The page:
Tuesday, December 31, 2013

Pro Publica:: FAQ: What You Need To Know About NSA Surveillance Programs ( + Inchoate Thoughts)


Nothing new there, but a good summary, IMHO.

I still don't know what to think about all this. Input requested...

My hazy inclinations are similar to what they've been for awhile now, and can sorta be summarized as follows:

1. I don't like this excrement one bit.

2. I am not at all surprised by it; in fact, this is a foreseeable consequence of the "Patriot" Act, isn't it?

3. And, in fact, I expected it to be worse. (see 4)

4. I'm am far, far less concerned about metadata collection than I would be about actual spying on the content of communications. (But see 1)

5. I don't think we really know what's going on yet. The NSA has lied about what it's doing, and Greenwald is largely unreliable, and has misrepresented what's going on at crucial points. We know enough to be worried, but not enough to draw firm conclusions. Or at least I don't... (Note: I expect Greenwald to distort things if it make the U.S. and/or Obama look bad; I don't see any reason to tolerate this from the NSA, however.)

6. It's good that this is now a matter of public discussion. However, it seems to me that this could have been done without making the U.S. look worse than may be warranted vis-a-vis countries like, e.g., Russia...  But these thoughts are garbled in my wee noggin...

7. We need reliable cost-benefit analysis here. In the absence of really big benefits, there is no way I can see myself acquiescing to programs like these. I think Americans have a strong prima facie opposition to such programs. And we're right about that. The NSA has a very weighty burden of proof. Has this program, for example, prevented New York from being disintegrated? Well, New York... Has it prevented D.C. from being disintegrated? Is it likely to do so? If not, I'm still against it.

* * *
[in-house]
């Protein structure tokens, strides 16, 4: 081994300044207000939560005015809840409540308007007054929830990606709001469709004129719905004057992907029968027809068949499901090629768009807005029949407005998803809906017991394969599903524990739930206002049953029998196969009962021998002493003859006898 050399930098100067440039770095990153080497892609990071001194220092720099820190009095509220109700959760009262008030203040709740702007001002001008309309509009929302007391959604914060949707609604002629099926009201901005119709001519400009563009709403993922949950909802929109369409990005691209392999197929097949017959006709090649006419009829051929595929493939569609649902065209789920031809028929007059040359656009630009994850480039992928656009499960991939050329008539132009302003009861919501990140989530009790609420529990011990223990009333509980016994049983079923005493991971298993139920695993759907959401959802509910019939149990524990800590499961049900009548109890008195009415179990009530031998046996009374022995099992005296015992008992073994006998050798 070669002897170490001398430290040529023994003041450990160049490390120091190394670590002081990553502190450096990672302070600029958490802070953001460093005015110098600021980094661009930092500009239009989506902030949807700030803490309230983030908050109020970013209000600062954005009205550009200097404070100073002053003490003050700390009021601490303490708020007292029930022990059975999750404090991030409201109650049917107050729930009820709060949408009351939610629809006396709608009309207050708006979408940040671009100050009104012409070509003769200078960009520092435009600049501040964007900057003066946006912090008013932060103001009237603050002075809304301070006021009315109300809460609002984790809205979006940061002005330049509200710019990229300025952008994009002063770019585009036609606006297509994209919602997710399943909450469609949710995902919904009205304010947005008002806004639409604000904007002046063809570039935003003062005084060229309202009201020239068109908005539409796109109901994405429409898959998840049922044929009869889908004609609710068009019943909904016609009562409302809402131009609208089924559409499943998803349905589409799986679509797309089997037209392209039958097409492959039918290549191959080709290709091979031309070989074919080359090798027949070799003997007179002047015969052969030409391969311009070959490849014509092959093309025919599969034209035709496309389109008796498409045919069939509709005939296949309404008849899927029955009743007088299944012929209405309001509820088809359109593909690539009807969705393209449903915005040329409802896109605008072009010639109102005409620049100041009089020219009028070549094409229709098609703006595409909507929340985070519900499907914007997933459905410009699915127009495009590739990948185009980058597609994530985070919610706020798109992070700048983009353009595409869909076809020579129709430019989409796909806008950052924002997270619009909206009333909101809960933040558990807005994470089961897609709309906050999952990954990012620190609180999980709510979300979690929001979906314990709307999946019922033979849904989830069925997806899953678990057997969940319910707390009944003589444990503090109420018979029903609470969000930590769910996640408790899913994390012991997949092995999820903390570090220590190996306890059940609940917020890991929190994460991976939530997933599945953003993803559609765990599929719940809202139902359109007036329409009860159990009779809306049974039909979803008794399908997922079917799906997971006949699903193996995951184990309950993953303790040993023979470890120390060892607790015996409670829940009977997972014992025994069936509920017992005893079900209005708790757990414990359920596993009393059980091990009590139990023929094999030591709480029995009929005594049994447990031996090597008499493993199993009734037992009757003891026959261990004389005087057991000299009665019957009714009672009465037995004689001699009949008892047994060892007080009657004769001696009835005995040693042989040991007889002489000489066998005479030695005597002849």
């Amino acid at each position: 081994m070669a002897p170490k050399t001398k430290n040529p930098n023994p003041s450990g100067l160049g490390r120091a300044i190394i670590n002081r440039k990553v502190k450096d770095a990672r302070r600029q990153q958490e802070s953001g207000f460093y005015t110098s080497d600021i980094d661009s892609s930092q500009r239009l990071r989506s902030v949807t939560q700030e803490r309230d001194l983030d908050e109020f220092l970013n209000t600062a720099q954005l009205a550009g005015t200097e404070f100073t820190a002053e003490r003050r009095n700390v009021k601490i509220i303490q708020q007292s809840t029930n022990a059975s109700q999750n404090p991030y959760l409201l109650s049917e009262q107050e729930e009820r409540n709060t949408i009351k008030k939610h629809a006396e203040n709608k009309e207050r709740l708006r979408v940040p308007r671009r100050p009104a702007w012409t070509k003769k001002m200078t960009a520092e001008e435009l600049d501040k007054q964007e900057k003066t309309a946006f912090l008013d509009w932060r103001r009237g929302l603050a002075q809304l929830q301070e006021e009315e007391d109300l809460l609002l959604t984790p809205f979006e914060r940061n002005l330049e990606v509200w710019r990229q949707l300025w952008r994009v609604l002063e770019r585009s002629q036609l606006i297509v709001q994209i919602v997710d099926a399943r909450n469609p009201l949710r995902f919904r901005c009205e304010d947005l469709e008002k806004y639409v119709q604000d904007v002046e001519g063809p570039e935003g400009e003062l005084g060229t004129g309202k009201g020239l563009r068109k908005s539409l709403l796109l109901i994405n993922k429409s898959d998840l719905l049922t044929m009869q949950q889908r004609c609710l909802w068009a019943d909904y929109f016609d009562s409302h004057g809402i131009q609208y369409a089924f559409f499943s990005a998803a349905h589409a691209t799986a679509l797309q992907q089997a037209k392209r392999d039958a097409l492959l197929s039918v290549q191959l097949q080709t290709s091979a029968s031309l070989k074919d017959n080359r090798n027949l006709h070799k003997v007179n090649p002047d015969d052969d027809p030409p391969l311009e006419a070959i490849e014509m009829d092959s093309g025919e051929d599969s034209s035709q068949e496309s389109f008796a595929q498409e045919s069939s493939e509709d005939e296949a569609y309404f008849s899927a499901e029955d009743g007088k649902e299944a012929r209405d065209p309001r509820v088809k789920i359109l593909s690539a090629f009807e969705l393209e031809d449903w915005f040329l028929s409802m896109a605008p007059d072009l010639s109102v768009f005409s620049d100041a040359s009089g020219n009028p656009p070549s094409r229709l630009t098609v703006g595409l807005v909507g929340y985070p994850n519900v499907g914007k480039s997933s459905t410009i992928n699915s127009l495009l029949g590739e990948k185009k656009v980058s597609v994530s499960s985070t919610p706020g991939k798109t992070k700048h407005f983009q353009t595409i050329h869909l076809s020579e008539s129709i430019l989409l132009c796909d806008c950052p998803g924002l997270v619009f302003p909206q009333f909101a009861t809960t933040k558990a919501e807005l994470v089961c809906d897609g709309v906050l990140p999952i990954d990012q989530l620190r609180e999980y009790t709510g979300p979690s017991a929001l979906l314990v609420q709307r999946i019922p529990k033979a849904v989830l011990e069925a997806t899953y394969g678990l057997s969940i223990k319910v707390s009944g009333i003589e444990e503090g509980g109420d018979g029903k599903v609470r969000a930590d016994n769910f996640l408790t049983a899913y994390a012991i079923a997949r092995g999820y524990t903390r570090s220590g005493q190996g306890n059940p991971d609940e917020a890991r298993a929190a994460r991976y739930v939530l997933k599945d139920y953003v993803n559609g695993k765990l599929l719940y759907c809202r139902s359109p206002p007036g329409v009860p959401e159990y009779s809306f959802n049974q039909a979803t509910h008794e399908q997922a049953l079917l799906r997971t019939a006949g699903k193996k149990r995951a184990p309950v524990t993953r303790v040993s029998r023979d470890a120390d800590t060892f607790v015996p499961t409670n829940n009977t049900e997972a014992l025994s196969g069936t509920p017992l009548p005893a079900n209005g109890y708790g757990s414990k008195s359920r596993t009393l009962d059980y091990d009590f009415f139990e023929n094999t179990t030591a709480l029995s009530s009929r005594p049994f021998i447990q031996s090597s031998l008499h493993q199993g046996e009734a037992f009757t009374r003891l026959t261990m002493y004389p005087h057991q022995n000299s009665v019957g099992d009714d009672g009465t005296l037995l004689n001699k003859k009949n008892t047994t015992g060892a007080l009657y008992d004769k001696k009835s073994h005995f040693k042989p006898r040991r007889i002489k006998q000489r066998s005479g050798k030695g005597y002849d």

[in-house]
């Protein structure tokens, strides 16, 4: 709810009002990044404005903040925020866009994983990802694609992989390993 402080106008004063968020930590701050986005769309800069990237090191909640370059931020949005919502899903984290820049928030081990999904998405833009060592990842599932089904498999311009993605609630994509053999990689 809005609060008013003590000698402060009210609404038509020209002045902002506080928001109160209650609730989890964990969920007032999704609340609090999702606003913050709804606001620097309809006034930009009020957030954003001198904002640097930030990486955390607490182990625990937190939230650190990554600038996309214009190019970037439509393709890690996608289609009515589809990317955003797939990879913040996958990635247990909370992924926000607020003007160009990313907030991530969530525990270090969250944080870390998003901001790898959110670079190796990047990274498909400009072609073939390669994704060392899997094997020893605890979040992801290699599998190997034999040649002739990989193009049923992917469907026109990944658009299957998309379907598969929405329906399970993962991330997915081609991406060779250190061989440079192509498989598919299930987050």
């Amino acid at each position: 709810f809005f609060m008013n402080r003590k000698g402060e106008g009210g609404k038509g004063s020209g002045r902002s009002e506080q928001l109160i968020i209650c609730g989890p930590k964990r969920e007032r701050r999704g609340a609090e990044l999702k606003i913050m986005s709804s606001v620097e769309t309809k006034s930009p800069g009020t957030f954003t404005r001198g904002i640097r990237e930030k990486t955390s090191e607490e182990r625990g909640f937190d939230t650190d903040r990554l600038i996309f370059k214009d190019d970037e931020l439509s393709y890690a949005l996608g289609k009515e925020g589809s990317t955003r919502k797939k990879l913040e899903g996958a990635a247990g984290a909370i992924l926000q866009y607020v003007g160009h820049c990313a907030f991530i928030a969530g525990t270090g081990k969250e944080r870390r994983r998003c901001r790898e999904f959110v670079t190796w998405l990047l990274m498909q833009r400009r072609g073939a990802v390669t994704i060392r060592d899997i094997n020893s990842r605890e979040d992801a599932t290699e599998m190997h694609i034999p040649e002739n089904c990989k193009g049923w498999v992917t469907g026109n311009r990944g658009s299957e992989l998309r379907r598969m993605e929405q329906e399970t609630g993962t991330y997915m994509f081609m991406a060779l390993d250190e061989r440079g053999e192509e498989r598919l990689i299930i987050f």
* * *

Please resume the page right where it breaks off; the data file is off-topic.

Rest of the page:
8. I'm not outraged in part because I have no doubt that these programs were put in place by well-intentioned people. It seems clear that there are lots of solid protections in place. It seems to me to be a plausible, if misguided, attempt to respond to the fact that we are at odds with some murderous psychopaths. Don't freak out. This is not an evil government plot. Just walk it back. Or so I'm currently inclined to think.

8'. I'm not outraged also because I'm not surprised. (see 2). But if these types of surveillance are permitted by the "Patriot" Act, and they are impermissible, then we have yet another fine argument for the repeal of the "Patriot" Act.

9. It actually sounds to me like the current privacy protections are great. But I'm still inclined against the program, largely because of the danger of abuse by a rogue future government. I trust the government we now have--even the lunatic Republicans, for the most part. But I don't trust every plausible future government. So I don't want this easily-abused capacity in place. That may not be a good reason, or it may not be the best reason...but to the extent that the reason is good, it has some pretty significant consequences. For example, it seems to constitute an argument against having a large military as well--talk about something ripe for abuse by a rogue government...  This coheres with my long-standing reason for wanting a smaller government army...though perhaps I'm confused on that score already.

For the lova God, somebody straighten me out on all this...it hurts my head...


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